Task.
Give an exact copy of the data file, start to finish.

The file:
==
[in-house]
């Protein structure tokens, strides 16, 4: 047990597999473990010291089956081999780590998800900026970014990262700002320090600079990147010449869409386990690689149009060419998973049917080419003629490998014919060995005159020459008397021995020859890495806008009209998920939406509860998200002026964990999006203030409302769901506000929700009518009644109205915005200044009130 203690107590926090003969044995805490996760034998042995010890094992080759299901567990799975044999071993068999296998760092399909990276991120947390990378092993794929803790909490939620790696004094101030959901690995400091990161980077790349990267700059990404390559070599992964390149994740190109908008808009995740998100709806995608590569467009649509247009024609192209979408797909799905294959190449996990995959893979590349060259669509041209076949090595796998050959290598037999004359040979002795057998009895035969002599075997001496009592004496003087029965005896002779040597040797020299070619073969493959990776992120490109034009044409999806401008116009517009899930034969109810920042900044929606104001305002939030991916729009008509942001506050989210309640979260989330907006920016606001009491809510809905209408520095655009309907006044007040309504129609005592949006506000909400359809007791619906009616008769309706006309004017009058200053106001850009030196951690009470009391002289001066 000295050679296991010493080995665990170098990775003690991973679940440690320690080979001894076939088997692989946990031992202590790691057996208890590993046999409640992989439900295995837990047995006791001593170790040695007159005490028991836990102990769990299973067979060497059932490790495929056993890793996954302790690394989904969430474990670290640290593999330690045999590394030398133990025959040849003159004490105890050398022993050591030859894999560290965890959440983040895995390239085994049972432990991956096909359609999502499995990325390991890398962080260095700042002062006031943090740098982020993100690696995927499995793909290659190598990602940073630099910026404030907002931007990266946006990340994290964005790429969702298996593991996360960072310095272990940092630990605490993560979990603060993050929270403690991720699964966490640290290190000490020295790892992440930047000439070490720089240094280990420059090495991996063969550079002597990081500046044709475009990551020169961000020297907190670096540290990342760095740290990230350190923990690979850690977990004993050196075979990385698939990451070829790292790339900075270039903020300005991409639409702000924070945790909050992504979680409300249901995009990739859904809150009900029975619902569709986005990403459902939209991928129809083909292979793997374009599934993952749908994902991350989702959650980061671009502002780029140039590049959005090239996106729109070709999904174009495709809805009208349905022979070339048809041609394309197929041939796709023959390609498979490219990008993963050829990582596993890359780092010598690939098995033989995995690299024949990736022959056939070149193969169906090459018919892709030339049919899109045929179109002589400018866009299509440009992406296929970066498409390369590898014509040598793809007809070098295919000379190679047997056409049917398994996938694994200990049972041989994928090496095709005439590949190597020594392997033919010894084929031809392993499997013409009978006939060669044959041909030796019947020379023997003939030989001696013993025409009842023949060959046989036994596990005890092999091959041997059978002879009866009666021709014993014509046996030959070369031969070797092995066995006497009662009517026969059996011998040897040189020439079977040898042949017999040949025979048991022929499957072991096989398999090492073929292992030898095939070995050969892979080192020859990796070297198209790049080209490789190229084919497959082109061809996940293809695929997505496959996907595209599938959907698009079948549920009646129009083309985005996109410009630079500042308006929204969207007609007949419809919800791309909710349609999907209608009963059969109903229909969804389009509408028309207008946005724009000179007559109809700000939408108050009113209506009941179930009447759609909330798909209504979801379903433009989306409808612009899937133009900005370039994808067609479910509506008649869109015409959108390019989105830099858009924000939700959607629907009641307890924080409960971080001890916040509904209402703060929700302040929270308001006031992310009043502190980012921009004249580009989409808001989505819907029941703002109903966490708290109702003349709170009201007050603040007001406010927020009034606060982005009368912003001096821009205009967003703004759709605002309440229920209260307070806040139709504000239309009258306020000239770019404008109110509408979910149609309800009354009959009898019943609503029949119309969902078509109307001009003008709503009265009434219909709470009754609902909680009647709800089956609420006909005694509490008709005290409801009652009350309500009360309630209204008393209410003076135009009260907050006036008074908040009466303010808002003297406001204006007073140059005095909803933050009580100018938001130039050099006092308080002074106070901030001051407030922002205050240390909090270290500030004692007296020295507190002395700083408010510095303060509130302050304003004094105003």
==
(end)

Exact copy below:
[in-house]
């Protein structure tokens, strides 16, 4: 047990597999473990010291089956081999780590998800900026970014990262700002320090600079990147010449869409386990690689149009060419998973049917080419003629490998014919060995005159020459008397021995020859890495806008009209998920939406509860998200002026964990999006203030409302769901506000929700009518009644109205915005200044009130 203690107590926090003969044995805490996760034998042995010890094992080759299901567990799975044999071993068999296998760092399909990276991120947390990378092993794929803790909490939620790696004094101030959901690995400091990161980077790349990267700059990404390559070599992964390149994740190109908008808009995740998100709806995608590569467009649509247009024609192209979408797909799905294959190449996990995959893979590349060259669509041209076949090595796998050959290598037999004359040979002795057998009895035969002599075997001496009592004496003087029965005896002779040597040797020299070619073969493959990776992120490109034009044409999806401008116009517009899930034969109810920042900044929606104001305002939030991916729009008509942001506050989210309640979260989330907006920016606001009491809510809905209408520095655009309907006044007040309504129609005592949006506000909400359809007791619906009616008769309706006309004017009058200053106001850009030196951690009470009391002289001066 000295050679296991010493080995665990170098990775003690991973679940440690320690080979001894076939088997692989946990031992202590790691057996208890590993046999409640992989439900295995837990047995006791001593170790040695007159005490028991836990102990769990299973067979060497059932490790495929056993890793996954302790690394989904969430474990670290640290593999330690045999590394030398133990025959040849003159004490105890050398022993050591030859894999560290965890959440983040895995390239085994049972432990991956096909359609999502499995990325390991890398962080260095700042002062006031943090740098982020993100690696995927499995793909290659190598990602940073630099910026404030907002931007990266946006990340994290964005790429969702298996593991996360960072310095272990940092630990605490993560979990603060993050929270403690991720699964966490640290290190000490020295790892992440930047000439070490720089240094280990420059090495991996063969550079002597990081500046044709475009990551020169961000020297907190670096540290990342760095740290990230350190923990690979850690977990004993050196075979990385698939990451070829790292790339900075270039903020300005991409639409702000924070945790909050992504979680409300249901995009990739859904809150009900029975619902569709986005990403459902939209991928129809083909292979793997374009599934993952749908994902991350989702959650980061671009502002780029140039590049959005090239996106729109070709999904174009495709809805009208349905022979070339048809041609394309197929041939796709023959390609498979490219990008993963050829990582596993890359780092010598690939098995033989995995690299024949990736022959056939070149193969169906090459018919892709030339049919899109045929179109002589400018866009299509440009992406296929970066498409390369590898014509040598793809007809070098295919000379190679047997056409049917398994996938694994200990049972041989994928090496095709005439590949190597020594392997033919010894084929031809392993499997013409009978006939060669044959041909030796019947020379023997003939030989001696013993025409009842023949060959046989036994596990005890092999091959041997059978002879009866009666021709014993014509046996030959070369031969070797092995066995006497009662009517026969059996011998040897040189020439079977040898042949017999040949025979048991022929499957072991096989398999090492073929292992030898095939070995050969892979080192020859990796070297198209790049080209490789190229084919497959082109061809996940293809695929997505496959996907595209599938959907698009079948549920009646129009083309985005996109410009630079500042308006929204969207007609007949419809919800791309909710349609999907209608009963059969109903229909969804389009509408028309207008946005724009000179007559109809700000939408108050009113209506009941179930009447759609909330798909209504979801379903433009989306409808612009899937133009900005370039994808067609479910509506008649869109015409959108390019989105830099858009924000939700959607629907009641307890924080409960971080001890916040509904209402703060929700302040929270308001006031992310009043502190980012921009004249580009989409808001989505819907029941703002109903966490708290109702003349709170009201007050603040007001406010927020009034606060982005009368912003001096821009205009967003703004759709605002309440229920209260307070806040139709504000239309009258306020000239770019404008109110509408979910149609309800009354009959009898019943609503029949119309969902078509109307001009003008709503009265009434219909709470009754609902909680009647709800089956609420006909005694509490008709005290409801009652009350309500009360309630209204008393209410003076135009009260907050006036008074908040009466303010808002003297406001204006007073140059005095909803933050009580100018938001130039050099006092308080002074106070901030001051407030922002205050240390909090270290500030004692007296020295507190002395700083408010510095303060509130302050304003004094105003």